In the wake of the frenzied preparations for the much anticipated visit of Pope Francis to the Philippines commencing 15th January 2015, the residents of Davao already posted their reaction to it in a survey conducted by the Ateneo de Davao University (ADDU), through the Social Research, Training and Development Office (SRTDO), in the later part of 2014.
Davaoeños in the three districts of metropolitan Davao were asked about the level of importance of Pope Francis’ visit: Slightly above half (51.9%) of the residents of District 2 expressed that the visit is extremely important, while only slightly below half (48.6%) of the residents of District 3 thought so. The residents along the city’s urban center (that is, the downtown area and its vicinities constituting District 1), posted only slightly above a third (39.8%) of their response to this question. Meanwhile, both District 2 and District 3 agreed that the visit is important (32% and 28.8%, respectively); however, the same percentage (39.8%) of urban dwellers in District 1 thought of the visit as such.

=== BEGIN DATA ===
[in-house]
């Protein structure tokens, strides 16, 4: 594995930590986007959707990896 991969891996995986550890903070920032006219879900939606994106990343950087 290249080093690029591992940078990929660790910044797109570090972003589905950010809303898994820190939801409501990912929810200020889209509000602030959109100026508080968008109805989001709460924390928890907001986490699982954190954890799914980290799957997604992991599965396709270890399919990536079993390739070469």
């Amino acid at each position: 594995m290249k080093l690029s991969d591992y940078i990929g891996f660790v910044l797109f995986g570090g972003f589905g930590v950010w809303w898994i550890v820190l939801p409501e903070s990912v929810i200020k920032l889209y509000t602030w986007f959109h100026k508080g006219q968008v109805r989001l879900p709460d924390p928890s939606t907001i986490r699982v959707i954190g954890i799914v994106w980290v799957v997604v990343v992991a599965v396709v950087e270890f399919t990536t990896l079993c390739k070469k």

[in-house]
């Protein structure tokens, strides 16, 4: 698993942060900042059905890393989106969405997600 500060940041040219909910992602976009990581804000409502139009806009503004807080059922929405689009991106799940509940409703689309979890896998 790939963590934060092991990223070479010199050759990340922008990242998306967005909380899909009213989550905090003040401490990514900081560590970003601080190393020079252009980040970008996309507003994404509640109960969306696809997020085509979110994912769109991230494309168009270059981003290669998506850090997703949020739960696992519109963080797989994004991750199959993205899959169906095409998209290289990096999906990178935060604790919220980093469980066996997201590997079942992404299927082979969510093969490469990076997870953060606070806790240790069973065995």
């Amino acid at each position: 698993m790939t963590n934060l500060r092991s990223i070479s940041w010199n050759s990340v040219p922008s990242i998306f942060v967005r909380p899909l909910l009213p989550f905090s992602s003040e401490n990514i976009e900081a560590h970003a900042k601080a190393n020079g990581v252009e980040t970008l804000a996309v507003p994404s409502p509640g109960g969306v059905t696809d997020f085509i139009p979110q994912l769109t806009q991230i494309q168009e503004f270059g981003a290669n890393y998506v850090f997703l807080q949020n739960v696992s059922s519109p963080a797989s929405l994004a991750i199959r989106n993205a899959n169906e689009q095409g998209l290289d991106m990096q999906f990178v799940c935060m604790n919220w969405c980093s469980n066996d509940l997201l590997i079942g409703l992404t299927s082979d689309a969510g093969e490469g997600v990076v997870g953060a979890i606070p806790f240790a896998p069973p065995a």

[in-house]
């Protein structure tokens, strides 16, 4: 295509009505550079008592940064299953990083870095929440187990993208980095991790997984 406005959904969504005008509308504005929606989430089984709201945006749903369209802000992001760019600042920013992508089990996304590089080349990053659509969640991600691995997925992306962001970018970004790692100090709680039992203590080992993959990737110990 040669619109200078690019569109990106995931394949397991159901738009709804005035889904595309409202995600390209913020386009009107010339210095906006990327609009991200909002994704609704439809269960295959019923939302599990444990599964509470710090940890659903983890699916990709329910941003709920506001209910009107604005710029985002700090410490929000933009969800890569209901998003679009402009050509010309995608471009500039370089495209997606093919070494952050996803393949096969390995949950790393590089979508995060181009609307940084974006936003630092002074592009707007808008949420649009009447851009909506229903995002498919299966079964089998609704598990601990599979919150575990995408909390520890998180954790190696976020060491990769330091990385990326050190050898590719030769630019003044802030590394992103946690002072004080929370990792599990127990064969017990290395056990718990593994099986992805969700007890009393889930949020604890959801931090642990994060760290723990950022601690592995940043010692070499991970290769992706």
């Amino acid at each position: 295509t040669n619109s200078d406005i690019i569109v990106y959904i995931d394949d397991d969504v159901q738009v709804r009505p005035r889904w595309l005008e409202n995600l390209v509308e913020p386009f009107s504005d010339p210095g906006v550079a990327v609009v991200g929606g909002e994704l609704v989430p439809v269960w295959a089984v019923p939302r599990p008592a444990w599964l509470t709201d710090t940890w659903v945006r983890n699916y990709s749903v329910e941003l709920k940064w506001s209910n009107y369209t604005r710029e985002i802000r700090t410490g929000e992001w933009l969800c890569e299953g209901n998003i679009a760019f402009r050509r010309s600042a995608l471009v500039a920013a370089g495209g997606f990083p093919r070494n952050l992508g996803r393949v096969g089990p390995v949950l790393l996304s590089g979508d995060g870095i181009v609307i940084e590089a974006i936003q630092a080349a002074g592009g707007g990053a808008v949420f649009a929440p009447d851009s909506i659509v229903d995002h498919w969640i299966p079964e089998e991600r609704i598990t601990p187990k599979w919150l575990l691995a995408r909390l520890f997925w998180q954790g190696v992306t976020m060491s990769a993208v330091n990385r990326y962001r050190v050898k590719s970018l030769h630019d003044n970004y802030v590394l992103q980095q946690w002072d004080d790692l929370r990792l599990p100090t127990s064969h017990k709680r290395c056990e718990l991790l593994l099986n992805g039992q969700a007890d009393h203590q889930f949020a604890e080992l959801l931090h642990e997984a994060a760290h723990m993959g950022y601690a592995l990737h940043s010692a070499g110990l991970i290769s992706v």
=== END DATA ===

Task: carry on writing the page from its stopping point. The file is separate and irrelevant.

Given the frenetic preparations that have already started all over the country in eagerness of this pastoral visit which, for all intents and purposes, was precipitated by the horrible impact of the massive devastation wrought by Super Typhoon Yolanda on the eastern part of the Visayas, the respondents were then asked whether or not Davaoeños are prepared for the coming of this most charismatic of popes in modern contemporary era. The responses of the residents in the three districts (close to 80% of whom claimed to be Catholics) posted a slightly higher answer to this second question than the first one. This time, District 3 residents believed that they are prepared, registering a percentage of 65.4%, as compared to the residents of District 2 with only 53.4%. Unsurprising perhaps (if the first question is anything to go by), urban dwellers of District 1 answered rather conservatively—only slightly below half (45.8%) of them said that they are prepared. Continue reading